Rupert Pupkin Speaks: Underrated '55 - Jerry Entract ""

Friday, August 28, 2015

Underrated '55 - Jerry Entract

Jerry Entract does not run his own blog or have any involvement in the film industry but is an English lifelongmovie fan and amateur student of classic cinema (American and British). Main passions are the western and detective/mystery/film noir. Enjoys seeking out lesser-known (even downright obscure) old movies.
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1) “THE LADYKILLERS” (1955) directed by Alexander Mackendrick
STARS: Alec Guiness, Cecil Parker, Peter Sellers, Herbert Lom
I don’t really know whether this film qualifies as ‘under-rated’ because I don’t know how well-known it is outside the UK. But if my listing it provokes a few readers out there to go and discover it, then job done!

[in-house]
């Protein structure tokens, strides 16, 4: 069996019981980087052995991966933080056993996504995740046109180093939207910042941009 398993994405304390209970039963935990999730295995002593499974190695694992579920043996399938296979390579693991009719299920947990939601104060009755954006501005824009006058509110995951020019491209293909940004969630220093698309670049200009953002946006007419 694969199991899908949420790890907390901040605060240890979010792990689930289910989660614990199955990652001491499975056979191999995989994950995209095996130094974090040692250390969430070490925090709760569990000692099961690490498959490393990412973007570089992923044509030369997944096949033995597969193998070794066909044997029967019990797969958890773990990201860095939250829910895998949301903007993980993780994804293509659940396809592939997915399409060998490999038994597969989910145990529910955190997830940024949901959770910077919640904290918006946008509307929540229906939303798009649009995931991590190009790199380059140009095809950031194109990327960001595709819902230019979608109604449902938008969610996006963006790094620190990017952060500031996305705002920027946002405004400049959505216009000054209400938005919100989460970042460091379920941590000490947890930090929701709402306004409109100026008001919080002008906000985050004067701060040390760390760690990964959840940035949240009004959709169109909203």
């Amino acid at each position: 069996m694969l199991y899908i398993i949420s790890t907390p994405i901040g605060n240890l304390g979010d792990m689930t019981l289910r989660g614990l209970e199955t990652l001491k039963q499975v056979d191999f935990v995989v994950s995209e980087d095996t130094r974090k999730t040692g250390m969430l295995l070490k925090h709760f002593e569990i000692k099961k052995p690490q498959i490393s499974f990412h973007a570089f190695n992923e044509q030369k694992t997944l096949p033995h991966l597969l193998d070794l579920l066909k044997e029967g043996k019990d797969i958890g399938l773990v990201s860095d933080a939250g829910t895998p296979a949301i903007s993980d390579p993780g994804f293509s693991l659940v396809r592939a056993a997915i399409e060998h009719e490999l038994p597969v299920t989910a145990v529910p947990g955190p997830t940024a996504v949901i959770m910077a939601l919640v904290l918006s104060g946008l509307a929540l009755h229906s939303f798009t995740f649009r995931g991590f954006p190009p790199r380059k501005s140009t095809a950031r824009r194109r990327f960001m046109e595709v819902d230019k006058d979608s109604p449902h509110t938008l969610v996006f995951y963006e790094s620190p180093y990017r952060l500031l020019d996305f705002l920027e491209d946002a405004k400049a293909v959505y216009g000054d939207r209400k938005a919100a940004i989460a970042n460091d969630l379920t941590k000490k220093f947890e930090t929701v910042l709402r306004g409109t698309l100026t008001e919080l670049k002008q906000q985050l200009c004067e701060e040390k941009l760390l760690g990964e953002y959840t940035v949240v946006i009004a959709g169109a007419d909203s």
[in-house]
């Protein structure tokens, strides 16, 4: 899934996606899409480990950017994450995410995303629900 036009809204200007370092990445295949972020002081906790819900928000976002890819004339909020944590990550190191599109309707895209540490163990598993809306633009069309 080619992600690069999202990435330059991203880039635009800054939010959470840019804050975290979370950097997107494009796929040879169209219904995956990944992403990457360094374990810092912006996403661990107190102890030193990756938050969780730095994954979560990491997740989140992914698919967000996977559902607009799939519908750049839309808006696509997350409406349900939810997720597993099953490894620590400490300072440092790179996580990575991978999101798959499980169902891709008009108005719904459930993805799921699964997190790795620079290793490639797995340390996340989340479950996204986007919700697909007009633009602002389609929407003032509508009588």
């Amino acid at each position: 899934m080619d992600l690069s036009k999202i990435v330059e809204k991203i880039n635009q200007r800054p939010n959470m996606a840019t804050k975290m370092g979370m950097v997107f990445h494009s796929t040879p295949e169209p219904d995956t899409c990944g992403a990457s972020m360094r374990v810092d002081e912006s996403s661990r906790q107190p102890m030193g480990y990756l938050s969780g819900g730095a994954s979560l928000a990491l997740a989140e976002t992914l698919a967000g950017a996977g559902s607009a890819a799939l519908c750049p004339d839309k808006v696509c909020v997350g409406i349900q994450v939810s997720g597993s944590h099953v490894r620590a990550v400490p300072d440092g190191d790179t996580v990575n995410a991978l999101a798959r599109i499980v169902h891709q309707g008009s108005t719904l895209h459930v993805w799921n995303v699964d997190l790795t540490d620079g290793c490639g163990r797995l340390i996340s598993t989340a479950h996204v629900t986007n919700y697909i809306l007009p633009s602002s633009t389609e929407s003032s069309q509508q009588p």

The last great “classic” comedy from iconic Ealing Studios, this was a terrific black comedy heist movie. A group of crooks move into the boarding house of a meek little old lady while they plan a daring London heist. As the plot unfolds the crooks are gradually “wiped out” unwittingly by the old lady. The cast is classic and Alec Guiness in particular shows his total grasp of wonderful characterisation.
Laugh-out-loud hilarious and not to missed!!
Readily available on DVD as part of “The Ealing Collection”.


2) “LOST” (1955) directed by Guy Green
STARS: David Farrar, David Knight & Julia Arnall
A fast-moving suspense thriller from the Rank Organisation and filmed in glorious Eastman Colour. A well-heeled young couple’s baby is snatched from her pram in a London street. The hunt is on! A race against time for the police (headed by David Farrar) and the young parents as the film reaches its climax on Beachy Head atop the white cliffs of Dover.